As per the Roscosmos' statement, the failure might have occurred due to the collision between the discarded first stage and the second stage of the rocket's booster.
"We knew that if we wanted to be successful, we needed to stay calm and we needed to execute the procedures in front of us as smoothly and efficiently as we could", Hague told The Associated Press from Houston.
Russia's catastrophic loss on October 11 of an important Soyuz rocket is being rapidly investigated, and the event is subject to a criminal enquiry. Contact with a Soyuz rocket's Fregat upper stage was lost previous year and in early-2017 payload delivery was said to be damaged on arrival.
Ovchinin and Hague safely returned to Earth in a jettisoned escape capsule. An American astronaut and a Russian cosmonaut had to go for an emergency landing after their Soyuz rocket malfunctioned during a flight to the ISS.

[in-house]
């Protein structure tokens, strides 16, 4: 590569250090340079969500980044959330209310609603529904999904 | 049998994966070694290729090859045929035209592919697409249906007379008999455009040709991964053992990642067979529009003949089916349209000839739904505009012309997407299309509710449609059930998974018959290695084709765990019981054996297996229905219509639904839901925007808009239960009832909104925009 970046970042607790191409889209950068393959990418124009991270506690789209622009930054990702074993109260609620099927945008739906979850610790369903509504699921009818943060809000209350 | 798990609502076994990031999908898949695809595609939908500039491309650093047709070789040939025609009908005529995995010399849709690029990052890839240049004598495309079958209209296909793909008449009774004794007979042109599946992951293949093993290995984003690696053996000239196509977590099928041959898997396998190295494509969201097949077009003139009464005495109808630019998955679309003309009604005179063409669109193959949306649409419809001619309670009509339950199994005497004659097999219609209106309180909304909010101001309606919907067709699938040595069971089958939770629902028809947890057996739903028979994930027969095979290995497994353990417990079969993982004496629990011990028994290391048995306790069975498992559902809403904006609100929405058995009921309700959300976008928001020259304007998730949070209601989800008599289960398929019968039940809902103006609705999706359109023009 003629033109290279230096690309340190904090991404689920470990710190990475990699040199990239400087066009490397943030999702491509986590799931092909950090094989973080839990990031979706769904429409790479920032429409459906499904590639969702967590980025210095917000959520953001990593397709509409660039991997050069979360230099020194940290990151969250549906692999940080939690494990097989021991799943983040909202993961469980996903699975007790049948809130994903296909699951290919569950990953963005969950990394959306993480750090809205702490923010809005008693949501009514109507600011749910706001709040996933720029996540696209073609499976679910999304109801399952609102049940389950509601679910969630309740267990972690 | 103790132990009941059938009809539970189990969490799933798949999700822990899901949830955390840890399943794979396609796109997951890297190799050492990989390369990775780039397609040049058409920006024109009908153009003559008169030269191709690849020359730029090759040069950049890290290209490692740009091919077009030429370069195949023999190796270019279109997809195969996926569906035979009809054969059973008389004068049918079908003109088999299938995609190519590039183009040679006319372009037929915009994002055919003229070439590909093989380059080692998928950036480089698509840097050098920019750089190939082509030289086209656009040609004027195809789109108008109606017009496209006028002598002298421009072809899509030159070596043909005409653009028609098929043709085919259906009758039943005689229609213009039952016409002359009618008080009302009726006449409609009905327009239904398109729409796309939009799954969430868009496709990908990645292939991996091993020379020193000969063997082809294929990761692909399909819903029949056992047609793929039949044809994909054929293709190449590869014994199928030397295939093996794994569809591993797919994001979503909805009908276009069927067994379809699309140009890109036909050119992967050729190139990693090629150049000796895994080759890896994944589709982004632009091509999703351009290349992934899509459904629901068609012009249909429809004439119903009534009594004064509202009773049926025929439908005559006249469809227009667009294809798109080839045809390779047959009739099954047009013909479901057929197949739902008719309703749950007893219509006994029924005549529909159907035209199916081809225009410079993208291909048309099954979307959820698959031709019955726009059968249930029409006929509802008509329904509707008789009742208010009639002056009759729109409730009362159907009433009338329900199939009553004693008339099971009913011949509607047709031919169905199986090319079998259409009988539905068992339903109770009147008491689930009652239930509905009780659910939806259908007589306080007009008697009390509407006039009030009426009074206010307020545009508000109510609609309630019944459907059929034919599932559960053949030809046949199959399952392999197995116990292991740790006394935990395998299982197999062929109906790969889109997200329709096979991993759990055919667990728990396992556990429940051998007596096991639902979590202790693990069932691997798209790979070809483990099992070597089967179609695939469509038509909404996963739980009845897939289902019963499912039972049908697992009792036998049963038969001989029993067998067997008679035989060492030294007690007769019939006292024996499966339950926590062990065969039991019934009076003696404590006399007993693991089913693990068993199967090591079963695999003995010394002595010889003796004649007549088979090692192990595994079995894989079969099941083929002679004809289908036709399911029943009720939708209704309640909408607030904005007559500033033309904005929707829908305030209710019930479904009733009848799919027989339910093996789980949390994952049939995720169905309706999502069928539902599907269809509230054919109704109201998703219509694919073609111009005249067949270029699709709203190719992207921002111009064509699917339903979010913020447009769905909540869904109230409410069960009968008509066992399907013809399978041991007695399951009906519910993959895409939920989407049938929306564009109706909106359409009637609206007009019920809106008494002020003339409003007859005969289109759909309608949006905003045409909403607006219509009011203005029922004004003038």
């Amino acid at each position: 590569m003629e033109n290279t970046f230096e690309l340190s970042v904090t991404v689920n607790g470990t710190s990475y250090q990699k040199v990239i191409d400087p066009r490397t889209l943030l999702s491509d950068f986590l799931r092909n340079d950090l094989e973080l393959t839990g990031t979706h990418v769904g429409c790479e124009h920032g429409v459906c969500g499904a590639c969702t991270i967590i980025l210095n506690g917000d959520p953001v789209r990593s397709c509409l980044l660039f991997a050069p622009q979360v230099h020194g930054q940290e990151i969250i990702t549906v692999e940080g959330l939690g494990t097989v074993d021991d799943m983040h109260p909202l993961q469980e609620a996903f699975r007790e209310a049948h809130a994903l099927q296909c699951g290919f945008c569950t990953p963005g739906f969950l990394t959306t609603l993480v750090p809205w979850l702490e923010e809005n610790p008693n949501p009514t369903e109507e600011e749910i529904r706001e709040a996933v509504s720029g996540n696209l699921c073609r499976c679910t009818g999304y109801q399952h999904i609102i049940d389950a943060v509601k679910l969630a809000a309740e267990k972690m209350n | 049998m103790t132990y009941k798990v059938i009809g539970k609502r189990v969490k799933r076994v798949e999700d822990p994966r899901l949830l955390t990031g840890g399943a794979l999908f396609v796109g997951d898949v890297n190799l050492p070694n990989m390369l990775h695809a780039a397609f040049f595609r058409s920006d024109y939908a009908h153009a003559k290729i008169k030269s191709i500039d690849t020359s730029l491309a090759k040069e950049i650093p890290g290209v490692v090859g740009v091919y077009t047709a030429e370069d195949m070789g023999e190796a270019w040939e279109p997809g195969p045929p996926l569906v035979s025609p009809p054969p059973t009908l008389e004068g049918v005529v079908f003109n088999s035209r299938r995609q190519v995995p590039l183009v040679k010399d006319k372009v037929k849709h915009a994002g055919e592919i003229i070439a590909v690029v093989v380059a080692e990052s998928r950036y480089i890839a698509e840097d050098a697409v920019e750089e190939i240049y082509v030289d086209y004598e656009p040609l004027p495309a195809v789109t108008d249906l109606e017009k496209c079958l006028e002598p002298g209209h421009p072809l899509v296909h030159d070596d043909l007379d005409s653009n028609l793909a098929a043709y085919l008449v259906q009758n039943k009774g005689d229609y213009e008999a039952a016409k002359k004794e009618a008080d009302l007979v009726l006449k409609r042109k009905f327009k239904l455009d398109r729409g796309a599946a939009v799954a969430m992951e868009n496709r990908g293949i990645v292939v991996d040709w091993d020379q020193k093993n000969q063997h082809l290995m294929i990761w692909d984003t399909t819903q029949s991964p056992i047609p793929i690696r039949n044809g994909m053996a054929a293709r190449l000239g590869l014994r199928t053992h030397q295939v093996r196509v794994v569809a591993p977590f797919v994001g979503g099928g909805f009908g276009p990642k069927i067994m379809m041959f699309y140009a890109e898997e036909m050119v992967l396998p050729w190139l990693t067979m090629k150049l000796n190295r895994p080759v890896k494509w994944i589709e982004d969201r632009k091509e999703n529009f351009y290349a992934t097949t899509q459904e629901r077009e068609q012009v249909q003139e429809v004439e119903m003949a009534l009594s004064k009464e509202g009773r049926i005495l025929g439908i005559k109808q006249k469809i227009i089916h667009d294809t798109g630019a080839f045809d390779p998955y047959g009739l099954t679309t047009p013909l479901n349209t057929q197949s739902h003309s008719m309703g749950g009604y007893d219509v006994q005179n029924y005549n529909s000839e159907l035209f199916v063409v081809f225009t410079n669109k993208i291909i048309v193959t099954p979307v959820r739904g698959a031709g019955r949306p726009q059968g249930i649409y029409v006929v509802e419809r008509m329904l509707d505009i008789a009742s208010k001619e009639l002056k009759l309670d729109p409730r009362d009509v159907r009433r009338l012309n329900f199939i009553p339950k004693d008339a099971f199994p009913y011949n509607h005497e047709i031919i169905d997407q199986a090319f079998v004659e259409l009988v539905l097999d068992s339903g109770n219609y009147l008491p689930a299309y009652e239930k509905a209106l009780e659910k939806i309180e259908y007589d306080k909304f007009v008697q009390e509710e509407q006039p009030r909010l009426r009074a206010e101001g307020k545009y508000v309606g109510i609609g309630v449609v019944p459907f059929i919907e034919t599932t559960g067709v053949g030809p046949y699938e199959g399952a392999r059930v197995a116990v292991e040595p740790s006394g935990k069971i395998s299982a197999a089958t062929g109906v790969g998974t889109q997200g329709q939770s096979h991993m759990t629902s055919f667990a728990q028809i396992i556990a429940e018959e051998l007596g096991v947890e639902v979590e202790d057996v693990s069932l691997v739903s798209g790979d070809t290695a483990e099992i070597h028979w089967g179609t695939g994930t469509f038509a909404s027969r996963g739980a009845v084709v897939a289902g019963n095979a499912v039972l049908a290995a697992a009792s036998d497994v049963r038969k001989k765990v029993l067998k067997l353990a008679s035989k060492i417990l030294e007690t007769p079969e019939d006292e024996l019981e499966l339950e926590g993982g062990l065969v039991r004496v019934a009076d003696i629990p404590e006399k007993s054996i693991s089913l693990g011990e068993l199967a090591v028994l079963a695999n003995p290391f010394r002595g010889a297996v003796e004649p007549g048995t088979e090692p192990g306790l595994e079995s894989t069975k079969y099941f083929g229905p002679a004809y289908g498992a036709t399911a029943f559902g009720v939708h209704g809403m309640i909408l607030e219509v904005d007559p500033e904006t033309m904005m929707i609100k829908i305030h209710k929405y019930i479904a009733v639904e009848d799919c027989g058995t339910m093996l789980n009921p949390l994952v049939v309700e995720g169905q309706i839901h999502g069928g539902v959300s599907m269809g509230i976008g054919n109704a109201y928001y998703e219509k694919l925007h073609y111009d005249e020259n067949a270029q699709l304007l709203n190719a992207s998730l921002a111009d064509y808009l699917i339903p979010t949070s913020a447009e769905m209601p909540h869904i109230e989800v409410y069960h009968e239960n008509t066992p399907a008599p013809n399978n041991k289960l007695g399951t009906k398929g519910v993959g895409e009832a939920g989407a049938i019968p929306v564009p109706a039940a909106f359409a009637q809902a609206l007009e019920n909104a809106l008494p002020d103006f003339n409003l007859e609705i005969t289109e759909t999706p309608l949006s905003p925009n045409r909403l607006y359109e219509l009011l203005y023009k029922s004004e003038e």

During the launch of the Russian spacecraft Soyuz MS-10 on October 11, the carrier rocket crashed and the crew consisting of Russian cosmonaut Alexei Ovchinin and USA astronaut Nick Hague made an emergency landing. "Luckily for us, it was smooth flat terrain". "We're kind of hanging upside-down from our straps. and we looked at each other, big grins".
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Nick Hague on Tuesday publicly described his close call during a Facebook conversation. "And then we start cracking a few jokes between us about how short our flight was".
He said he would rather be in orbit, getting ready for a spacewalk, but is grateful to be alive. "You just try to celebrate the little gifts that you get, like walking the boys to school this morning".
This means that while they will be able to return to Earth, if they do so there will be no crew aboard the station until another crew can be launched.
A Russian space agency official said on Friday that Russia still planned to go ahead as planned with its next manned flight to the ISS in December despite a rocket failure this week.